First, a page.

Monsignor J.K.A. Aniagwu At 70

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By Fr.Emmanuel toks Ogundele
Praising and showering encomiums on people has become a daily affair in this country up to a sickening level. This has been done mostly and very painfully too to those who have added no value to society by any measure. Laudations have been undeservedly given in abundant supply to public parasites, bad leaders, public nuisances, terrorists, thugs, oil thieves, court jesters and comic figures whose handiwork have brought us as a nation to its knees. We always have our way to things in this country and this is simply one of it. Interestingly, those who live and work to make society a better place are hardly praised and celebrated when they record any notable landmark in their lives. This is all the more so for those who help in moulding lives and training young people for very important callings in life. It is with so much joy that I write this little piece to celebrate this man of many parts:  philosopher, theologian, writer, educationist, public intellectual, orator, administrator, pastor and priest extraordinaire Rt. Rev. Mons. John Kaniebi Asuquo Aniagwu as he turns 70 on the 15 th day of March, this year.

            Monsignor Aniagwu's journey into my life and the lives of so many of us whom he trained began at Ss. Peter and Paul Major Seminary, Ibadan began in the eighties. After my completion of the spiritual year programme at Ekpoma, I reported in Ibadan in late 1983 to begin a seven-year period formation for the Catholic Priesthood. As a young person aspiring for the priesthood, you always wanted to have a mentor, some sort of a role-model. Many of us saw this in Fr. John Aniagwu. His style of teaching, preaching, comportment, straight-talking attitude, self-confidence and prayer life attracted me to him. He did not only make this impression on me; I believe it was the same for my other classmates and contemporaries. As young impressionable minds, you always want to be at least like your master, and so most of us wanted to speak, preach, read and even walk like Fr. Aniagwu. His no-nonsense attitude and non-tolerance for mediocrity spurred us on to aim for excellence in all aspects of our training. Clearly, it encouraged us to take seriously the Church's emphasis on integral formation for the priesthood. This means, every aspect of the priestly training is important and so no candidate should focus on one to the detriment of the other.

            Monsignor Aniagwu worked in the Seminary for a sixteen years twelve of which he was Rector. His tenure as the Rector of this prestigious and Premier Seminary has been branded as the “Golden era” of that Seminary, a time when so many landmark achievements were recorded. These achievements spanned a wide expanse of areas: spiritual, physical, intellectual, moral and human development. I am not ordinarily proud but very proud of my priesthood and I thank God for this gift to my unworthy self. However, what has added more to this was the training I received from Mons. Aniagwu and his diligent crop of formators who trained me and numerous others during our formative years for the priesthood. He was the leader and a wonderful team leader at that of that dynamic group that made me and others the kind of priests we are today.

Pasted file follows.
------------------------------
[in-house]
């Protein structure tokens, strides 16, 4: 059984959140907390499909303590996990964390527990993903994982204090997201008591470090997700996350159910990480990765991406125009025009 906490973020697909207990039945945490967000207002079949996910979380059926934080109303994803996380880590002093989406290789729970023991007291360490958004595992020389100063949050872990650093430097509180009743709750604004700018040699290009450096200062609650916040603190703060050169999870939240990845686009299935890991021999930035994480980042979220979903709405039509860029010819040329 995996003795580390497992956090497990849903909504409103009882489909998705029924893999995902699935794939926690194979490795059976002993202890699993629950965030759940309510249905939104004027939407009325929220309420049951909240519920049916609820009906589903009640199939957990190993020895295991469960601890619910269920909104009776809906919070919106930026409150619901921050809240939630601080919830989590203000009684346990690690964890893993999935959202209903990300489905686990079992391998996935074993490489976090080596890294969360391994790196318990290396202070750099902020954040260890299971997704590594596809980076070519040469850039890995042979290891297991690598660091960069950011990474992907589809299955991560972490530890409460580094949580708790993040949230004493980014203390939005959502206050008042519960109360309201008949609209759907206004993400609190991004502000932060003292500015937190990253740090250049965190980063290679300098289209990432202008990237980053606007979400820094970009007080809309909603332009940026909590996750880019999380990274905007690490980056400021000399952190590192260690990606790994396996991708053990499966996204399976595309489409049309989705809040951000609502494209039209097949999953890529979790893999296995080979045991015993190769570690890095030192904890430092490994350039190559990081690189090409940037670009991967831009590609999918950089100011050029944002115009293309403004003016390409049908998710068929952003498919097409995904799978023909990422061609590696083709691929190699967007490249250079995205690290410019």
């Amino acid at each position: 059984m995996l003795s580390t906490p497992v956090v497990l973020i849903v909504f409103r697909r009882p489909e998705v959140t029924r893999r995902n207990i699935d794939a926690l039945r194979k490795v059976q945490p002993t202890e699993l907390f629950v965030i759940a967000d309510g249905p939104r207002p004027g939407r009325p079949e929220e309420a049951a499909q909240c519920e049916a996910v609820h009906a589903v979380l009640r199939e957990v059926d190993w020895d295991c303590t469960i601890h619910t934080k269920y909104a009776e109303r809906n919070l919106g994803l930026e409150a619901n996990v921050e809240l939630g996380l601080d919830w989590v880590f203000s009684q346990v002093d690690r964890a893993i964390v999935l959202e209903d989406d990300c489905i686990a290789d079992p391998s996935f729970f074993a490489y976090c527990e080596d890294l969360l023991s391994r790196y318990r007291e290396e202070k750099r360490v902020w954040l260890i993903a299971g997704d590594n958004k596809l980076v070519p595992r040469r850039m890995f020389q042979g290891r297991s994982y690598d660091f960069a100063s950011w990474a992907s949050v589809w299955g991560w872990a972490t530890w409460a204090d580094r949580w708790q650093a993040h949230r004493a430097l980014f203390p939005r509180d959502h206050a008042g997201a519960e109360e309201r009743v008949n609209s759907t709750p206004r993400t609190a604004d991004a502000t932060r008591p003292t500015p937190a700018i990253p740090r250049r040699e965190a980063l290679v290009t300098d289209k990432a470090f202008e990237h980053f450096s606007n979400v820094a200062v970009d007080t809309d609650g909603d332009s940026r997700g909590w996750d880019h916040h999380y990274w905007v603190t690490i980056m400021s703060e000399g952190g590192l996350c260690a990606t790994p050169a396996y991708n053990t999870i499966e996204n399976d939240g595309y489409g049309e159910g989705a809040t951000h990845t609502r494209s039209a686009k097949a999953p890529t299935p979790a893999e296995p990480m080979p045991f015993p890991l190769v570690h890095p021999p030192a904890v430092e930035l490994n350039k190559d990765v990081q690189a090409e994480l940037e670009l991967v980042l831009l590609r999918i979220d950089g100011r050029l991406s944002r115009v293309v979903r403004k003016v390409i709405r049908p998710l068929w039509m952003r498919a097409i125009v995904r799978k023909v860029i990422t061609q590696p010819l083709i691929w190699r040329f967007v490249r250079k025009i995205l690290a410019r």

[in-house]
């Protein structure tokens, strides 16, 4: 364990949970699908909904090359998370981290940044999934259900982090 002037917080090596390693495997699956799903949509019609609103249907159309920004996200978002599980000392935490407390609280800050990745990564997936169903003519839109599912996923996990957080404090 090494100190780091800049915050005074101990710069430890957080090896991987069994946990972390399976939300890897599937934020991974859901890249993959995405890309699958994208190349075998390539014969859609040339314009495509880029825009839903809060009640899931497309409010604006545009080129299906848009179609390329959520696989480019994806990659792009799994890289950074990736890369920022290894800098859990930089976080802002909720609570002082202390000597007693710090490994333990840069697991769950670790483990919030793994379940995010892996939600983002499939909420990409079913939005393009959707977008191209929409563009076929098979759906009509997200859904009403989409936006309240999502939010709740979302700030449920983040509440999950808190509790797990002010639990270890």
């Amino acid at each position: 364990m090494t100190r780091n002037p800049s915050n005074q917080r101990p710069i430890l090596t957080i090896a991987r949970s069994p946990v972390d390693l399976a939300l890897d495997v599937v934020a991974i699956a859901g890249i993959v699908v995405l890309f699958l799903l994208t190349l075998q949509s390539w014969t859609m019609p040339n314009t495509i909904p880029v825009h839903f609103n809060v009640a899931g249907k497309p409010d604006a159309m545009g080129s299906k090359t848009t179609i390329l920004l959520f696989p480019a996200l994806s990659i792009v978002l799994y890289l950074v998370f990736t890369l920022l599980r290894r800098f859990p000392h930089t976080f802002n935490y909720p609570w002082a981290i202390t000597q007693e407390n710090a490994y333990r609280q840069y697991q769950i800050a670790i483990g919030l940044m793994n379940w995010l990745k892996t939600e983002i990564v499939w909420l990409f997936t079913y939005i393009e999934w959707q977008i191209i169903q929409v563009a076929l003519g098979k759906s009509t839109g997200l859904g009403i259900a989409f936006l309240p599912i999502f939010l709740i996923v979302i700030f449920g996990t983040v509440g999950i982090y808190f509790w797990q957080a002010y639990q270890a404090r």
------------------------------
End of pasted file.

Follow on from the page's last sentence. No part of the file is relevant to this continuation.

After the successful completion of his tenure as Rector of the Seminary in 1994, he returned to active pastoral ministry in the Archdiocese of Lagos and was posted to St. Leo's Catholic Church, Ikeja where he works till date. Mons. Aniagwu was no doubt an effective formator,00 administrator and Rector but the interesting thing is that he has made a smooth and successful transition from his Seminary apostolate into active pastoral work. For in his parish, not only has he built the people, he has built structures as well.  This is why I consider it rather unreasonable and even uncharitable the remark that what happens in the Seminary is theory and what you get in the parish is practice. But without theory, no praxis will be possible at all for what is the basis of praxis if not theory. Here is someone who has successfully shown that a Seminary Professor can be an accomplished Pastor. This is the stuff of which Monsignor Aniagwu is made.

            The Psalmist has said the span of our life is seventy years and eighty for those who are strong. This year, Mons. Aniagwu has joined the band of those who have completed the Biblically allotted age. In spite of his youthful look, he is now heading in the direction of those who are strong and by the special grace of God he will reach that age and surpass it.

            Looking back, I am without any shade of doubt of the conviction that Mons. Aniagwu is deeply grateful to God for all that He has accomplished through him in the last Seventy years. He has been a fountain of knowledge from which my humble self and many other priests and lay people all around the world have derived so much. He has given to the Church so much from what God has given him. What can more can you say of a man who has trained several Archbishops, Bishops, eminent Priests, distinguished professionals the world over. He has been a true teacher of men and hard-working priest of God. As we thank God for him, I believe he should think of bequeathing something more long-lasting to generations to come by starting a foundation that will promote his ideals and vision for the Church and society. It is with much joy in my heart and gratitude for what he has made of me and others he trained that I wish Mons Aniagwu happy birthday, long life, good health of mind and body and God's choicest blessings as he clocks 70.

Fr. Emmanuel Ogundele formerly of Ss. Peter and Paul Seminary, Ibadan is now on Sabbatical in the Archdiocese of Lagos.